Words of Advice:

"Never Feel Sorry For Anyone Who Owns an Airplane."-- Tina Marie

If Something Seems To Be Too Good To Be True, It's Best To Shoot It, Just In Case." -- Fiona Glenanne

Flying the Airplane is More Important than Radioing Your Plight to a Person on the Ground
Who is Incapable of Understanding or Doing Anything About It.
" -- Unknown

"There seems to be almost no problem that Congress cannot, by diligent efforts and careful legislative drafting, make ten times worse." -- Me

"What the hell is an `Aluminum Falcon'?" -- Emperor Palpatine

"Eck!" -- George the Cat

Tuesday, January 27, 2015

Do Professional Gunwriters Buy Chapstik By the Case?

One of the more interesting things to do on a gloomy January day is to read the reports by the gunnie reporters at the annual SHOT Show. You might recall that last year, they were almost all falling over themselves to praise the Remington R51, a gun that proved to be such a turkey that Remington recalled all of them. Well, this year, the reporters are once again falling to their knees and opening wide over new guns that haven't been in the hands of the (beta-testing) public.

#1: Here is a review of the Korth 9mm "Sky Marshall" by a writer who got to dry-fire it a dozen times.

Korth makes revolvers for people who think that a Colt Python is a budget-priced gun. (They're really pricey). A grand for this one is dirt-cheap by their standards.

Beyond that, a revolver that doesn't need moonclips for rimless rounds isn't exactly new. Maybe Korth's system is better. But I can't see why someone would want to use speedloaders over moonclips. And a Picatinny rail on a snubbie, well, that just looks wrong.

#2: You can hit somebody with a Taurus Curve at 12 feet. BFD, I can hit them with my desk stapler at 12 feet. In comparison, you can shoot someone with a Derringer at 21 feet. Touting that a gun is accurate enough at 12 feet, well inside Tueller Drill range, is kind of damning it with faint praise.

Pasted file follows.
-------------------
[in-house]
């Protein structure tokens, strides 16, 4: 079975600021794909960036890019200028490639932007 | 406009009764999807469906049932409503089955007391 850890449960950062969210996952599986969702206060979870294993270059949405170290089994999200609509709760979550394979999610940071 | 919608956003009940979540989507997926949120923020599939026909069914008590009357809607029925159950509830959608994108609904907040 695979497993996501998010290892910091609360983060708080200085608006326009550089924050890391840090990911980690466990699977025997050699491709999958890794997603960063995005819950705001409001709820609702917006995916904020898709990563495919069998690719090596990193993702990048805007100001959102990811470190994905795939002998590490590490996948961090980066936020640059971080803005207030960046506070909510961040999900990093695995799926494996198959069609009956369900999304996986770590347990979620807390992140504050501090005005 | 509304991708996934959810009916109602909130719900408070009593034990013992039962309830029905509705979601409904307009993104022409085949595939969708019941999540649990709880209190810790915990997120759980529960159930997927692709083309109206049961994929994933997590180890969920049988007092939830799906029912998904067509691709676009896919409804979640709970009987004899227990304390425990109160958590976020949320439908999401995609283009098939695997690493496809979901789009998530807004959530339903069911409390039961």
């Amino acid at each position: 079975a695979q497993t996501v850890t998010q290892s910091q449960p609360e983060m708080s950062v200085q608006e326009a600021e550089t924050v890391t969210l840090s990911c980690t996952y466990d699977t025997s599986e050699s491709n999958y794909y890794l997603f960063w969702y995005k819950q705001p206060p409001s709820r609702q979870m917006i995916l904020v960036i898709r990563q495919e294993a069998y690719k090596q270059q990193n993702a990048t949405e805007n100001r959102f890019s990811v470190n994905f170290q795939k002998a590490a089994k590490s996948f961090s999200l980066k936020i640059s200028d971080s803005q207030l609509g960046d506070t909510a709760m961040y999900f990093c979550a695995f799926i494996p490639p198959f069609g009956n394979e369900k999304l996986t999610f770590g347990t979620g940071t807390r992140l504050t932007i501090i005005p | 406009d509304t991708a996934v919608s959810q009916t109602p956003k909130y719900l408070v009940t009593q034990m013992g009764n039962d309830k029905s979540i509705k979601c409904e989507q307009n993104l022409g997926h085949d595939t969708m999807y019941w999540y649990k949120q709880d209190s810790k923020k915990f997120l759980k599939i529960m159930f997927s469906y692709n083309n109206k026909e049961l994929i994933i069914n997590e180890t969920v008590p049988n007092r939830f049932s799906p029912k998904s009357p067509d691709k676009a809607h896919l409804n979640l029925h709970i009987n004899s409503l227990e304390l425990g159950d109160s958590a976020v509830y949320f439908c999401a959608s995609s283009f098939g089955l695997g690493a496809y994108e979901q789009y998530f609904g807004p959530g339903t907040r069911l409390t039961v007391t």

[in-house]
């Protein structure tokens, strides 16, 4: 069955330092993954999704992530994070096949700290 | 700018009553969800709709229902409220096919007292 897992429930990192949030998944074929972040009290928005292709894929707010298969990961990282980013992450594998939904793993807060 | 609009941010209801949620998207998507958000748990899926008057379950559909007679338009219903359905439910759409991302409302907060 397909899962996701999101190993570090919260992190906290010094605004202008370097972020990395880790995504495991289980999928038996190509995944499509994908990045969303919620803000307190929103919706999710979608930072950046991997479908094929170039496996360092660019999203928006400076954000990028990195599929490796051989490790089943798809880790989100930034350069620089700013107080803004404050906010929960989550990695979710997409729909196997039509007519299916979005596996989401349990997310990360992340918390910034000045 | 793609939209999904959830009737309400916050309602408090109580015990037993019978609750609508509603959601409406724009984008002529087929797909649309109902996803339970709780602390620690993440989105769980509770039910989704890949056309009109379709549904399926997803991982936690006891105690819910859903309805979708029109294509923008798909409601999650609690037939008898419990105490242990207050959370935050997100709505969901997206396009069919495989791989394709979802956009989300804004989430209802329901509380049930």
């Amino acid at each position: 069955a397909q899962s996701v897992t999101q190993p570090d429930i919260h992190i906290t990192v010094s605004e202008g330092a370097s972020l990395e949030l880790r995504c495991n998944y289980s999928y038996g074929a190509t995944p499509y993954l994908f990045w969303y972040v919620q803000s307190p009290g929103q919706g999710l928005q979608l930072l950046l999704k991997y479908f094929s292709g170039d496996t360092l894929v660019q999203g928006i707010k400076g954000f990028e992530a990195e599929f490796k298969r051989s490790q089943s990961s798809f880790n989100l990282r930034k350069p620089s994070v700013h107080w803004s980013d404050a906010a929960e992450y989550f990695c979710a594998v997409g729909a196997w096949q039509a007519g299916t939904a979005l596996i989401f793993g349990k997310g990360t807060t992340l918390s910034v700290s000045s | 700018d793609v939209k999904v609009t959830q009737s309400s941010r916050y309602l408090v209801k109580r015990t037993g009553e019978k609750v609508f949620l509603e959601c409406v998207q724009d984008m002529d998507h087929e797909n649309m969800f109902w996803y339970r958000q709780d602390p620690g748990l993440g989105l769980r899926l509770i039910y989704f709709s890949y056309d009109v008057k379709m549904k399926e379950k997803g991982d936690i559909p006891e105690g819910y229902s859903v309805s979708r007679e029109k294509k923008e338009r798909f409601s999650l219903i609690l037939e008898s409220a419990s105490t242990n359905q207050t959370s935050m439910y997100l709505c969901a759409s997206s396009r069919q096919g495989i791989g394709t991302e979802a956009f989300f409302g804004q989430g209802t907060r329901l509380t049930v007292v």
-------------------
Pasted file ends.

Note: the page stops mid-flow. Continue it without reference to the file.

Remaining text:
#3: At least, in the midst of praising All Things Bull(shit), this guy gets around to acknowledging that Taurus "had" a quality-control problem. I don't know about "had", I've heard too many stories about their crappy QC and, even in recent years, people talking about buying Taurii and then having to repeatedly send them back for repairs. The biggest gripe, besides general crappiness, is that you have to pay the shipping each way when you send in your heater to Taurus for them to attempt to fix their cruddy products.

#4: Remington is back with the R51 and they've fixed all the problems! Because Remington told this guy so and they couldn't be wrong, right?

#5: HK's "popular" USP 9mm pistol. I don't know how "popular" it is, I never see one for sale in any of the gun shops. Maybe it's because the MSRP on those things is a grand or better? Yep, when you can get two Glocks or two S&W 9mms for the same price*, dropping a grand or better on a HK is going to appeal to whom, exactly? Certainly not to any cop shop that's crunching budget numbers. HK. Because, well, you know.
* Or half-a-dozen High Points, if you're equipping a street gang.


mikey said...

I don't think the fact that it's expensive is a knock on the HK, any more than it's a knock on Mercedes. I DO have a problem when a manufactured product is expensive because it is 'trendy' or has a brand cachet. As long as the price translates to better quality, better function, better finish, better reliability, if I can afford it I'll happily pay it.

As you touch on here, the selling point for Taurus was price, and they were cheaper because they tended to be of substantially poorer quality than the corresponding Smith.

I don't like Glocks, and I've had bad experiences with the newer Smith autos. Sigs are nice but they seem to go out of the way to fuck up the ergos. The HK USP gets everything right.

3383 said...

I should not have clicked on that last link!